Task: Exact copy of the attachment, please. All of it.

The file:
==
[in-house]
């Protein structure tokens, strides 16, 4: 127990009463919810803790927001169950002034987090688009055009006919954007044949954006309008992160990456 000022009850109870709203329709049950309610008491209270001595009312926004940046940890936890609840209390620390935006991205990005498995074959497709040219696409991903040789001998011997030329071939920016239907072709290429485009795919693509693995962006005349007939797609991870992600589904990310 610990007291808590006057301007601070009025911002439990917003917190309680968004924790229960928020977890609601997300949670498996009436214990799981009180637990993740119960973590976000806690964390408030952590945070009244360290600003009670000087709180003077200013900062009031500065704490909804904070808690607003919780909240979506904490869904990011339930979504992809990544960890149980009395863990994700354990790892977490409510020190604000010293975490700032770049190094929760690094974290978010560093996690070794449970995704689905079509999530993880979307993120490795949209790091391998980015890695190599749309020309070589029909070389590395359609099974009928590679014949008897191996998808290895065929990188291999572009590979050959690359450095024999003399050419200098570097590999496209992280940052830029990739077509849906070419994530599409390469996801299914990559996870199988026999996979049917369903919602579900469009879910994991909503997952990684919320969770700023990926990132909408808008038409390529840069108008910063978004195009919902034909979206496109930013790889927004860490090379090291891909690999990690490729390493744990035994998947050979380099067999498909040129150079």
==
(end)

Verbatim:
[in-house]
């Protein structure tokens, strides 16, 4: 127990009463919810803790927001169950002034987090688009055009006919954007044949954006309008992160990456 000022009850109870709203329709049950309610008491209270001595009312926004940046940890936890609840209390620390935006991205990005498995074959497709040219696409991903040789001998011997030329071939920016239907072709290429485009795919693509693995962006005349007939797609991870992600589904990310 610990007291808590006057301007601070009025911002439990917003917190309680968004924790229960928020977890609601997300949670498996009436214990799981009180637990993740119960973590976000806690964390408030952590945070009244360290600003009670000087709180003077200013900062009031500065704490909804904070808690607003919780909240979506904490869904990011339930979504992809990544960890149980009395863990994700354990790892977490409510020190604000010293975490700032770049190094929760690094974290978010560093996690070794449970995704689905079509999530993880979307993120490795949209790091391998980015890695190599749309020309070589029909070389590395359609099974009928590679014949008897191996998808290895065929990188291999572009590979050959690359450095024999003399050419200098570097590999496209992280940052830029990739077509849906070419994530599409390469996801299914990559996870199988026999996979049917369903919602579900469009879910994991909503997952990684919320969770700023990926990132909408808008038409390529840069108008910063978004195009919902034909979206496109930013790889927004860490090379090291891909690999990690490729390493744990035994998947050979380099067999498909040129150079």